A Non-partisan Political Commentary for Those Who Prefer To Think for Themselves
Saturday, February 25, 2017
Muhammad Ali Jr. and Champs's Second Wife, Khalilah, Detained at Florida Airport: Profiling?
I'm not sure what to make of this. According to reports, Khalilah Camacho-Ali, the second wife of the late boxer, Muhammad Ali and his son, Muhammad Ali Jr. were detained and question at the airport in Florida by U.S. Customs and Border Protection agents. Now, this is interesting, at least to me, for a few reasons. First, both individuals were singled out for "random" questioning following their arrival at the Fort Lauderdale-Hollywood International Airport from Montego Bay in Jamaica, where Ali Junior had attended a "Black History Month" event (as an aside, both Khalilah and her son live within a half an hour of the Ft. Lauderdale airport). Jamaica is on the government's "watch list" because of the number of folks trying to smuggle drugs in (It's not as common as it was during the smuggling days of the later 1960's through the 1980's, but it still occasionally happens). That's not really a big deal. Second, both individuals were asked if they were Muslims, which they answered in the affirmative after the immigration agent saw their names on their respective passports.
Apparently, "something" must have happened to trigger the agent's attention and both were hustled off to separate rooms to be questioned, presumably as to their reason for entering the country. Nevertheless, the late champ's wife, was able to convince officials who she was and even produced a photo of her and her ex-husband (Khalilah was married to Ali from 1967 until 1977 and had four children together, Maryum, Rasheda, Jamillah, and Muhammad Ali Jr, who had a estranged relationship with their famous father). Unfortunately, her son wasn't quite so lucky. He remained in custody for close to two hours, under questioning while his mother tried to persuade immigration officials who he was. Eventually, he was freed and mother and son were permitted to leave.
As I said, I can understand being randomly singled out, especially when coming from a country on the "watch list". It's happens. It's usually is just a minor inconvenience and takes a up some of your time, but ultimately they simply apologize for the delay and you're back on your way; a little ruffled but no worse for wear. Secondly, when the immigration agent asked for their passport and other ID, "something" must have happened to arouse their suspension (I'm giving them the benefit of doubt here). Yes, their names are Muslim sounding, but that can't be all that unusual, especially these days. But what happened next? Was something said or was there some subtle body language which raised the hairs on the back of the agent's neck? Whatever it was, it resulted in them being taken to separate rooms to be questioned (perhaps "interrogated" would be a better word). Apparently, they were questioned as to where they were born, why had they gone to Jamaica, what did they do there, who did they speak with, why were they flying back into this particular airport and where were they headed; typical 101 level questioning. (I doubt any rubber hoses or Play-doh filled socks were produced during either interview). Meanwhile, "Momma" Ali was apparently allowed access to her purse or suitcase and was able to produce a picture of herself and the champ.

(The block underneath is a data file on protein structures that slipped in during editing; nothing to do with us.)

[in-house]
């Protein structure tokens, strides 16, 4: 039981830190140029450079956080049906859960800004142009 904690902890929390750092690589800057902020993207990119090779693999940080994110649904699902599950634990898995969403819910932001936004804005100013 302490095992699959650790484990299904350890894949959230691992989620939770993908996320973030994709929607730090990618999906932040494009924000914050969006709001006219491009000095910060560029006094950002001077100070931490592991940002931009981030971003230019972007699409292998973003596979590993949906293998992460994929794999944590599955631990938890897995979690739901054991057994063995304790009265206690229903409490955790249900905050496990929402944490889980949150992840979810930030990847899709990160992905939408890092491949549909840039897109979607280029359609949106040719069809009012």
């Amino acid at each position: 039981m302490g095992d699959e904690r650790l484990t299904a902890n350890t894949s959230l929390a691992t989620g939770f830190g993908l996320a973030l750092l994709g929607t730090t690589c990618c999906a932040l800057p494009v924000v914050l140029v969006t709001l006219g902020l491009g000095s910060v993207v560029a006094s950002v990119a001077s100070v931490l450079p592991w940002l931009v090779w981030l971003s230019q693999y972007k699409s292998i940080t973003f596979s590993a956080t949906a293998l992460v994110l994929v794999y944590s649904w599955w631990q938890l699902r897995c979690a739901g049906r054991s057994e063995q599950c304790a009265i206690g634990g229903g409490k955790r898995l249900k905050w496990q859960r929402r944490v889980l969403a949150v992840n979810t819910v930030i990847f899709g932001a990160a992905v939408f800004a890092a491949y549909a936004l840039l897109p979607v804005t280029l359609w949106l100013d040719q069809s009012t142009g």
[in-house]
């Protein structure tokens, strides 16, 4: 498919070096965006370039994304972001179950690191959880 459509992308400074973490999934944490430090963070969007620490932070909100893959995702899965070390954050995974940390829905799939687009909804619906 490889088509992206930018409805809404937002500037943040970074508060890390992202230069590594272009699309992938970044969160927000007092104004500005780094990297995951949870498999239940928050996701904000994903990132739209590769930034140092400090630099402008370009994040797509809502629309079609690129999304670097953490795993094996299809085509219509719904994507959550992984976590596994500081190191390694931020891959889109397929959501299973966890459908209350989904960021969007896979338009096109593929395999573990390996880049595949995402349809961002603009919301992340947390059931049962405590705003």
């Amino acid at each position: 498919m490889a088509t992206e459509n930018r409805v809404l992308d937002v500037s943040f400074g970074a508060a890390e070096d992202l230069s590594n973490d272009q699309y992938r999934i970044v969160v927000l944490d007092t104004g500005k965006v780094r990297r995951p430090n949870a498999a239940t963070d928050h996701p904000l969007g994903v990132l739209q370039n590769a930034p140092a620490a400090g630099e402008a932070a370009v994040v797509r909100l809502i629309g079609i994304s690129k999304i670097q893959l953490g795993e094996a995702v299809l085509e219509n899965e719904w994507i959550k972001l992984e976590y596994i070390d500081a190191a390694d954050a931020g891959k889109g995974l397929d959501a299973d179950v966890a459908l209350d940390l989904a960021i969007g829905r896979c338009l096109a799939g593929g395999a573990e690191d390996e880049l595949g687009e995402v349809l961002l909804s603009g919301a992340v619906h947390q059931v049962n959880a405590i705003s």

Based on this evidence, she was allowed to gather up her stuff and leave. However, when she couldn't find her son, Muhammad, she was informed that he was still being questioned. Why? Didn't the two teams compare notes? Didn't the team which questioned Khalilah fail to speak with the other group? If so, he should have been cleared and freed immediately. Again, "something" is wrong here. Any interrogation team should be in constant communication with any other team, if, for no other reason, except to review the direction and responses of the questioning. Nevertheless, with the intervention of their family attorney, Chris Mancini, and possibly others, Muhammad Ali Junior was finally freed.
Some are already calling this "profiling" and there is, naturally, talk of a lawsuit. Under the circumstances, it certainly sounds like profiling, at least on the surface. Of course, what kind of "profiling" was this---"Vacationing While Black? Travelling Under a Non-Traditional Name? Possession of a Non-Famous Photo ID? Perhaps it was simply traveling from a country on the "watch list" or they were acting a little overly nervous. Maybe it was wearing gaudy clothes or copping an attitude. I don't know. I would hope the immigration agent was well experienced and had a good reason to do what they did. Still, from what we know of their detention and questioning (which is very little), it wasn't handled properly. There should have been closer interaction between the two teams of "interviewers", and that didn't appear to happen. Once Khalilah Camacho-Ali was cleared, and barring anything done or said by Muhammad (such as mouthing off like his famous dad), he should have been immediately released. I think it's good that a borders and airports are being watched again, I just hope they're watching the right people.